(Bloomberg) -- The U.S. and Taliban will sign a peace deal at the end of February, more than a year after negotiations started, paving the way for broader talks between the Afghan government and the militant group on the country’s post-war future.
The peace agreement will be signed during a ceremony in Doha, Qatar, where the Taliban has a political office, according to the group’s spokesman Zabihullah Mujahed, as well as deputy head of its political office Abdul Salam Hanafi. Mujahed was reached via Whatsapp on Monday.
The treaty to end America’s longest war follows an agreement with the Taliban on Friday for them to reduce hostilities for a seven-day period. One of the conditions for a broader peace deal, that would allow the U.S. to start withdrawing troops, has been for the partial cease-fire to hold.
“Afghanistan’s neighbors, members of the U.N.’s Security Council, Islamic nations, Organization of Islamic Cooperation and other nations involved in Afghan peace issue will be invited to participate as witnesses,” Hanafi said in an interview with the Nunn.Asia website. “Recently, we had very good meetings with the Americans.For now our negotiations have ended,” he added. Nunn.Asia is a pro-Taliban Pashto-language news website.
President Ashraf Ghani’s administration and the U.S. will release 5,000 Taliban prisoners in exchange for 1,000 Afghans imprisoned by the militant group, Hanafi said.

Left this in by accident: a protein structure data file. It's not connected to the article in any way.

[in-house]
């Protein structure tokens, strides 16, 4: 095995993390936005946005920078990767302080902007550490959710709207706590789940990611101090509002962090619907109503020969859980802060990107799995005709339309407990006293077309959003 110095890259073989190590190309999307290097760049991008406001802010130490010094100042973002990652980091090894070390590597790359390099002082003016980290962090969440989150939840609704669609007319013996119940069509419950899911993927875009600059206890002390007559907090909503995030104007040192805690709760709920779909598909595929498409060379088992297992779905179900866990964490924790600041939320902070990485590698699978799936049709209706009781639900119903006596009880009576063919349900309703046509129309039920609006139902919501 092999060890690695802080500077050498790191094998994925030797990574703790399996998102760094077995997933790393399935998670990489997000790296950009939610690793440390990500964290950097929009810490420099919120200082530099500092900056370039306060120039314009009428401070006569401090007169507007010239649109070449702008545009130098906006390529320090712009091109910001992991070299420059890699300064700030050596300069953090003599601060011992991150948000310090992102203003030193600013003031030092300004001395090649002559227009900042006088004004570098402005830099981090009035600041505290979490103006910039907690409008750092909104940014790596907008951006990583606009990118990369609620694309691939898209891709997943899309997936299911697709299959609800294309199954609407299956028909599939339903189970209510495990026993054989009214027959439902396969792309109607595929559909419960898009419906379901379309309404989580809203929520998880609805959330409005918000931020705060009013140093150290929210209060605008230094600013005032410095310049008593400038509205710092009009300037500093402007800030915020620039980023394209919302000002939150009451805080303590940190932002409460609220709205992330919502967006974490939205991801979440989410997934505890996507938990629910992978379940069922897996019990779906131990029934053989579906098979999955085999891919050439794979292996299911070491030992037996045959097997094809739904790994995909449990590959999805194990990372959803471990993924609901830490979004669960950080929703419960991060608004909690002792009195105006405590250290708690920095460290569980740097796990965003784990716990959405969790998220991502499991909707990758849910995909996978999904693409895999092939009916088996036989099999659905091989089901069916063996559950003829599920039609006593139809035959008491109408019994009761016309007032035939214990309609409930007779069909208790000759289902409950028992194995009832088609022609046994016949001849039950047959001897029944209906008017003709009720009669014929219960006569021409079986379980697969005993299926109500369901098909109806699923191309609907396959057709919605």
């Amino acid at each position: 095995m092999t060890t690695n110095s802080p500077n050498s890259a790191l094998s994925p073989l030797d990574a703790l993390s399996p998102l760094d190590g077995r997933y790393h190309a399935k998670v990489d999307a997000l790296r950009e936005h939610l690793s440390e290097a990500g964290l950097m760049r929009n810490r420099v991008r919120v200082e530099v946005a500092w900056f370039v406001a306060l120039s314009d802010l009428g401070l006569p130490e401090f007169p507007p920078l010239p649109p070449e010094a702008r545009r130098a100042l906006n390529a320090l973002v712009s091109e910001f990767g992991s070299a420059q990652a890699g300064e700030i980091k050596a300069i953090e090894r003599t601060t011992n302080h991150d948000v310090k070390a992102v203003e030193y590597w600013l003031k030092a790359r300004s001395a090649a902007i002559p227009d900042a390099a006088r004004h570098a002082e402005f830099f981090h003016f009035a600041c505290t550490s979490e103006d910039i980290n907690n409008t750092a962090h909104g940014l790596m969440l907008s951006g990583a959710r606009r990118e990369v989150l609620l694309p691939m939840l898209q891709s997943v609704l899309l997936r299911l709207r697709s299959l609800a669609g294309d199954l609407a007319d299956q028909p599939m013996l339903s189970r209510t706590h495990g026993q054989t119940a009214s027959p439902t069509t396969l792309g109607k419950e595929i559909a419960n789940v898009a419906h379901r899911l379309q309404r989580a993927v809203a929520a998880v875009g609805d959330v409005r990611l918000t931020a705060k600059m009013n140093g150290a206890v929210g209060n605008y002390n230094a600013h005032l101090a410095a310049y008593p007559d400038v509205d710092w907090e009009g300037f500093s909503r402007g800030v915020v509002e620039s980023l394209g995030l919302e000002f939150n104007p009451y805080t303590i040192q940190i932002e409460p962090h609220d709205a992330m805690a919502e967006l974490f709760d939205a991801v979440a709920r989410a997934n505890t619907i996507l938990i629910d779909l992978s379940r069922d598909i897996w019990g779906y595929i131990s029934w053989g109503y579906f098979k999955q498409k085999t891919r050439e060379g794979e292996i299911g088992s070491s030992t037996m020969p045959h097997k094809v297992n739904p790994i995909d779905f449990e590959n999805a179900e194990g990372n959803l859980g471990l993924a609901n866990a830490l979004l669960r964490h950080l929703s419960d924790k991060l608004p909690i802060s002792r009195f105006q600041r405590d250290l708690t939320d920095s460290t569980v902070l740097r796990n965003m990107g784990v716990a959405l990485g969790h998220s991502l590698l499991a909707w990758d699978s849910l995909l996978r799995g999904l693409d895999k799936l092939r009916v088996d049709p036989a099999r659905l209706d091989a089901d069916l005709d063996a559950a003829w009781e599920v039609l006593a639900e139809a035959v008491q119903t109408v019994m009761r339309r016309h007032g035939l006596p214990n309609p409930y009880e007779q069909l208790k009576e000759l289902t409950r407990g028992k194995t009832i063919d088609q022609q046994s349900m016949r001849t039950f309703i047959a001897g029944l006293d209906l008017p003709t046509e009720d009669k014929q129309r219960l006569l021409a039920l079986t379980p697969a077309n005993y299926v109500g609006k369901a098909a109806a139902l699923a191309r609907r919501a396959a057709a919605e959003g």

Intra-Afghan talks will take place only after the peace deal is in place and the release of the Taliban prisoners, he added.
The militants had ruled Afghanistan until a U.S.-led coalition ousted the group in 2001. Despite the Americans spending an estimated $900 billion on the Afghan conflict since then, the Taliban are now at their strongest since being ousted from power. The group controls or contests about half the country and regularly stages attacks in Kabul.
A U.S. delegation led by envoy Zalmay Khalilzad has been negotiating with the Taliban since late 2018. In September, U.S. President Donald Trump abruptly called off the talks in response to a suicide bombing in Kabul that killed an American soldier.
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